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Le Bal des folles - Prix Renaudot des…
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Le Bal des folles - Prix Renaudot des Lycéens 2019 (edition 2019)

by Victoria Mas (Auteur)

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8914241,951 (4.35)1
Member:br.jacamon
Title:Le Bal des folles - Prix Renaudot des Lycéens 2019
Authors:Victoria Mas (Auteur)
Info:Albin Michel (2019), Edition: 01, 256 pages
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Le Bal des folles - Prix Renaudot des Lycéens 2019 by Victoria Mas

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English (7)  French (3)  Spanish (3)  German (1)  All languages (14)
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The Mad Women’s Ball is a historical fiction novel set at the famous Salpetriere hospital in 1885. Dr. Charcot, now considered the father of French neurology, was renowned in his time for his treatment of hysteria as a neurological disease at the hospital. During his teaching, he would hypnotize patients and show off the physical manifestations of their hysteria to large groups of medical students..

The book’s title is the nickname of the Lenten Ball, when the hospital would open its doors to parade hysterical patients to the upper class. During the weeks before the ball, the patients’ normally boring schedule is replaced by time to design and sew their costumes for the ball, unaware that they were considered part of a freak show.

The ball preparation coincides with the admission of young Eugenie, who communicates with spirits. The normally stern and distant ward nurse Genevieve is shaken by the new patient and reexamines everything she has believed during her life. Since most people do not believe in spirits, does that mean anyone who does is insane? Are there hysterical people who should be released into society, or should their hospitalization be a life sentence? Does one conversation or one action justify hospitalizing someone for hysteria?

The Mad Women’s Ball succeeds in many ways. The novel captures the stark, yet sometimes comforting, experiences of women in Salpetriere. Mas compassionately brings her characters to life so that readers can identify with them, even though they are the throwaways of the book. Mas makes us care about them. She immerses her reader in this world and brutally exposes the injustices toward the mentally ill, particularly women. It was easy to curl up in a chair and ignore the rest of the world for a few hours to stay in her story.

If you enjoy historical fiction that transports you to a different time and circumstances, then check out The Mad Women’s Ball. ( )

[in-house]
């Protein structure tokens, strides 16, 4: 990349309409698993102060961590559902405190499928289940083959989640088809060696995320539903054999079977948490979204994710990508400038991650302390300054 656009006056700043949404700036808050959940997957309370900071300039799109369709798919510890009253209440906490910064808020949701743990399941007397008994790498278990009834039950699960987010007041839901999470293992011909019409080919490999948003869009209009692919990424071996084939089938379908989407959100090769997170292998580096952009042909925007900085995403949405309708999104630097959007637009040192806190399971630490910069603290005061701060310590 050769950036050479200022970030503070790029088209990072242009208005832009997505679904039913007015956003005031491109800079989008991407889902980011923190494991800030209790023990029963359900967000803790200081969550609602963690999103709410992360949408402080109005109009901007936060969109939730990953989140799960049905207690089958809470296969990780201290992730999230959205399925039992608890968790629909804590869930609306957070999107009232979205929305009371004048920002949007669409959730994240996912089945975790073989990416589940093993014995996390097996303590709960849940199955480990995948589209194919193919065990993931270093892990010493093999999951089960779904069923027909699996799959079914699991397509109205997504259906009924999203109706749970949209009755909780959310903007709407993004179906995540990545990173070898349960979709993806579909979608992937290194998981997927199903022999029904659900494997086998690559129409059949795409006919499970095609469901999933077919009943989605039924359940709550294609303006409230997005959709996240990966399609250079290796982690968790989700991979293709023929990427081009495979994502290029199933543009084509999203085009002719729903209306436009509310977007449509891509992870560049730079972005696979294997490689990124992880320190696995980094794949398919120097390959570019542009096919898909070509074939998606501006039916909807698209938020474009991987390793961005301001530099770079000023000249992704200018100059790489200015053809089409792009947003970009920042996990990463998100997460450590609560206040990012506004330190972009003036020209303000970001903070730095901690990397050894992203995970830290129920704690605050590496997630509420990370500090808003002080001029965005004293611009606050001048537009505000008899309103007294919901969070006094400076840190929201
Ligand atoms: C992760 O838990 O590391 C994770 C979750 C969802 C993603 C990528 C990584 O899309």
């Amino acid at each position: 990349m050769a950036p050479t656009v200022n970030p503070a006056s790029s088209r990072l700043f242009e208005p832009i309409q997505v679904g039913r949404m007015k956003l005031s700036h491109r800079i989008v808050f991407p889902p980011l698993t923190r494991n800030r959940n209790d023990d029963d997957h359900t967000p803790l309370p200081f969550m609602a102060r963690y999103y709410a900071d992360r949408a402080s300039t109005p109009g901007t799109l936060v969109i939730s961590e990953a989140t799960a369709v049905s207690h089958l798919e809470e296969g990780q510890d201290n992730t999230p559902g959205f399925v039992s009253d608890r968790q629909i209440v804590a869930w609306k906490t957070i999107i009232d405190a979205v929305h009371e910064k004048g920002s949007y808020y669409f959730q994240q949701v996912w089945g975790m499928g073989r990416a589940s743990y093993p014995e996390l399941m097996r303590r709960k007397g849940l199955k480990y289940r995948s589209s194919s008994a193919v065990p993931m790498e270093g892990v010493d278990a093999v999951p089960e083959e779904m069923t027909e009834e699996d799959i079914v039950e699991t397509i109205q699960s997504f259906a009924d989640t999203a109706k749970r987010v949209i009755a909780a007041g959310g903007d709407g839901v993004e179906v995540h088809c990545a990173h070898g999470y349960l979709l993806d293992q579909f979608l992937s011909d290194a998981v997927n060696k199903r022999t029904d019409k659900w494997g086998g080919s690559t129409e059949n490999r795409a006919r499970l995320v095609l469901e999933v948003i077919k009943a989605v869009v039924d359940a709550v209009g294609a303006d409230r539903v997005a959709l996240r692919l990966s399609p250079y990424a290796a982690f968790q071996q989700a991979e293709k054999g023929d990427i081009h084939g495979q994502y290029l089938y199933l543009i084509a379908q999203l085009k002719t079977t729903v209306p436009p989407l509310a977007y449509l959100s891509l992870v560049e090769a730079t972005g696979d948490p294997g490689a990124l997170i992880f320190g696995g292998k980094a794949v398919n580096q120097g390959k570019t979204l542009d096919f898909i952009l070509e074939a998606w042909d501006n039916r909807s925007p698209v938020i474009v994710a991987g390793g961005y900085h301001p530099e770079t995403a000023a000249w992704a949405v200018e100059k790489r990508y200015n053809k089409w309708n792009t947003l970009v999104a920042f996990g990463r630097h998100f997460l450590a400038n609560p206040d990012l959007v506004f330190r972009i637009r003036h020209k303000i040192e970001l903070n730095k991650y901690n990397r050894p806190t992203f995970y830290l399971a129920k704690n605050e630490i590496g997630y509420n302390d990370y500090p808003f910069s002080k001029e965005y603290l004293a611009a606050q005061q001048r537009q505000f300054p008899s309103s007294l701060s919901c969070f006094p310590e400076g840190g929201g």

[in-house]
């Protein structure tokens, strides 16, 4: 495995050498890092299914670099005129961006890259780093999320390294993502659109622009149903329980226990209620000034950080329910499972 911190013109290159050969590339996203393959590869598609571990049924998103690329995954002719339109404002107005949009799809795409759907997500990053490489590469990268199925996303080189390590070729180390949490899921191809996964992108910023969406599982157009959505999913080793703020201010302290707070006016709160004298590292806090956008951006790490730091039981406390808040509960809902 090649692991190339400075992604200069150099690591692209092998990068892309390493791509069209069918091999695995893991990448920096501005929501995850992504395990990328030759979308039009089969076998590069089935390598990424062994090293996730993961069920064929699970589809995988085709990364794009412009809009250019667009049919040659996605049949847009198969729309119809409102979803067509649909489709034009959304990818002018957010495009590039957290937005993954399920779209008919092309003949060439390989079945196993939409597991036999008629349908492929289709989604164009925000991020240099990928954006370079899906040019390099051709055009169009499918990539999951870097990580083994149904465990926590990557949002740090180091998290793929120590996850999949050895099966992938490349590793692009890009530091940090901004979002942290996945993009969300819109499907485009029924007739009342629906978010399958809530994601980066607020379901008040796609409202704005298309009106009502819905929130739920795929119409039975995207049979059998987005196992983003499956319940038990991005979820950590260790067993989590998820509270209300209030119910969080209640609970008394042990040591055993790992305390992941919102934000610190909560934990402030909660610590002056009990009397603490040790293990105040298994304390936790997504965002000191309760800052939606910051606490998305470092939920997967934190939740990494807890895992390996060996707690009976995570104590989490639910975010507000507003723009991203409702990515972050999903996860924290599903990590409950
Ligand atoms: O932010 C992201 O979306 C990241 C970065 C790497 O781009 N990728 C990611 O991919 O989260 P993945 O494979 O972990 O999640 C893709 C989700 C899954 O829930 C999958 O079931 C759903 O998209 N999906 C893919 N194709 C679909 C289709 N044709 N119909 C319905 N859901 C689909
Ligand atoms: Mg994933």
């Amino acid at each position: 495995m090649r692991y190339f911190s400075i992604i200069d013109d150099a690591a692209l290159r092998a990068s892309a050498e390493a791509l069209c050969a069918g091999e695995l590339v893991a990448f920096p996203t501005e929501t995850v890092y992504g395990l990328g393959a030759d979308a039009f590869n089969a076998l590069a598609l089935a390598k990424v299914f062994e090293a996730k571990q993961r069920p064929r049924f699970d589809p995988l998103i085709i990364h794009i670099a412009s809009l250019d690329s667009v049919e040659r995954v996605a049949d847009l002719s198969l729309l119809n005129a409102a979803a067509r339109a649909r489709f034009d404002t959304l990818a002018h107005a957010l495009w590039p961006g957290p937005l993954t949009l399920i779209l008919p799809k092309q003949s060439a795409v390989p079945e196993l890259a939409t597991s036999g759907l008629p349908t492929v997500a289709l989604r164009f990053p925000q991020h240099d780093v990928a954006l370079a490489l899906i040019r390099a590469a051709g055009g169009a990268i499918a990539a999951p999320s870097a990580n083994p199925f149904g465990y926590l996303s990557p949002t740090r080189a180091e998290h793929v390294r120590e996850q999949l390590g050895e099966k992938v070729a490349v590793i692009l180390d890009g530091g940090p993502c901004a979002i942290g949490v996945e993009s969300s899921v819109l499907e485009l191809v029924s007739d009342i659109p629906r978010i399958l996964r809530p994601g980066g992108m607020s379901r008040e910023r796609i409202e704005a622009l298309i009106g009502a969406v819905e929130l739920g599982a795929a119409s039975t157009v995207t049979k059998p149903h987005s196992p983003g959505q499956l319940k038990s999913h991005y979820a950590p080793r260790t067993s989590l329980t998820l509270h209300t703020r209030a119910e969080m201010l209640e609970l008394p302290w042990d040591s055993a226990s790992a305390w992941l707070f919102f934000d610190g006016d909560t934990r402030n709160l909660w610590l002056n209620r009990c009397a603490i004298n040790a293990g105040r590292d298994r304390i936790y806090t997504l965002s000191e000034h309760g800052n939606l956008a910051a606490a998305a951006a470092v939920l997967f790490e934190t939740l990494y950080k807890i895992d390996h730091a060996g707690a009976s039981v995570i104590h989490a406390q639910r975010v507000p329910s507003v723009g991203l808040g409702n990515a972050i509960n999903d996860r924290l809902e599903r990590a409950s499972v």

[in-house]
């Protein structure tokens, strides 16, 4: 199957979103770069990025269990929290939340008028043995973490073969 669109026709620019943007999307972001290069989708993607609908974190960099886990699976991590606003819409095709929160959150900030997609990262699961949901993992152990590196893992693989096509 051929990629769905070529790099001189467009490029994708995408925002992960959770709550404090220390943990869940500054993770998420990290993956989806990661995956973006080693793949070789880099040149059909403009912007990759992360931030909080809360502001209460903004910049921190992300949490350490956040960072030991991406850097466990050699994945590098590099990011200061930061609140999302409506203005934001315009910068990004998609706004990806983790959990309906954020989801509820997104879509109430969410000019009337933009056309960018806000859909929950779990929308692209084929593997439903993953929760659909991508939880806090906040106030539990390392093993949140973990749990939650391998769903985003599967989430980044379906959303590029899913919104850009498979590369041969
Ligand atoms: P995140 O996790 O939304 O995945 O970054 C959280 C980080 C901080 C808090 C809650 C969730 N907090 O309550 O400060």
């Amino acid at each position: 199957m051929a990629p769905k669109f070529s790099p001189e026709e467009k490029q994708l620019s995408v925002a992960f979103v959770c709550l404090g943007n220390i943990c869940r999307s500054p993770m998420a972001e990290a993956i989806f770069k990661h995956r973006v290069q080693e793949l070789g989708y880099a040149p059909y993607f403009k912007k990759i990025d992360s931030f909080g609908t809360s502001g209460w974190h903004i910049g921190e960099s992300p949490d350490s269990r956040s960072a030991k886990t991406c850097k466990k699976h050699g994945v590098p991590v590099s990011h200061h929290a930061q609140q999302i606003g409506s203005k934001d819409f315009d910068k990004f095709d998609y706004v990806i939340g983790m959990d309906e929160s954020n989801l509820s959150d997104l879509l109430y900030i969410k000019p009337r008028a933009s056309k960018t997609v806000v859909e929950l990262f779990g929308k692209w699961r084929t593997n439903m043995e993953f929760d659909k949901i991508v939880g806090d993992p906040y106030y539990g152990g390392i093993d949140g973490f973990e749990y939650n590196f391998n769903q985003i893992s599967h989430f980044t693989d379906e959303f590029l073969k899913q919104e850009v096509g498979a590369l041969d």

life2reinvent | Sep 8, 2021 |
Revered by Parisian society for his innovative ways of curing the insane, Dr Charlot presides over the Salpetriere Hospital. However the truth is that the majority of women held in there are not mad, they are abused, opinionated or simply inconvenient to their families. Genevieve is the matron, haunted by the death of her younger sister, she looks after the women in her care with empathy. Eugenie can see the dead and for that reason her father has imprisoned her in the Salpetriere but with Genevieve's help she can escape. The night of reckoning is the Lenten Ball, an event in which Parisian society comes the the Salpetriere to see and be seen.
This book has garnered lots of positive reviews and I can see why. Although there are lots of plot lines and larger themes, the narrative is quite tautly written and the book is short. The treatment of the insane women casts a light on both 19th century mental health and also on the fact that many women were declared insane and had no right of redress. Therefore the idea of the Lenten Ball is a great motif to draw the themes together and makes this book more than it appears on the surface. ( )
  pluckedhighbrow | Sep 6, 2021 |
This book has the potential to be one of the most talked-about books of the year. This fiercely feminist novel takes you inside Parisian insane asylum in 1885 and delves into all the ways women have been minimized and not believed over the centuries. More than that, it will rip your heart in two.

Nineteen-year-old Eugenie is outspoken, strong-willed and can see and hear the dead. It's the first two as much as the last that convince her father to commit her to an insane asylum. There, she meets Genevieve, a nurse who has devoted her life to the asylum and worships the head doctor. But when Eugenie carries a message from her dearly-missed dead sister, Genevieve begins to question everything she once knew was true. Eugenie struggles between hopelessness and longing for escape. Both women's fates will never be the same again once they meet.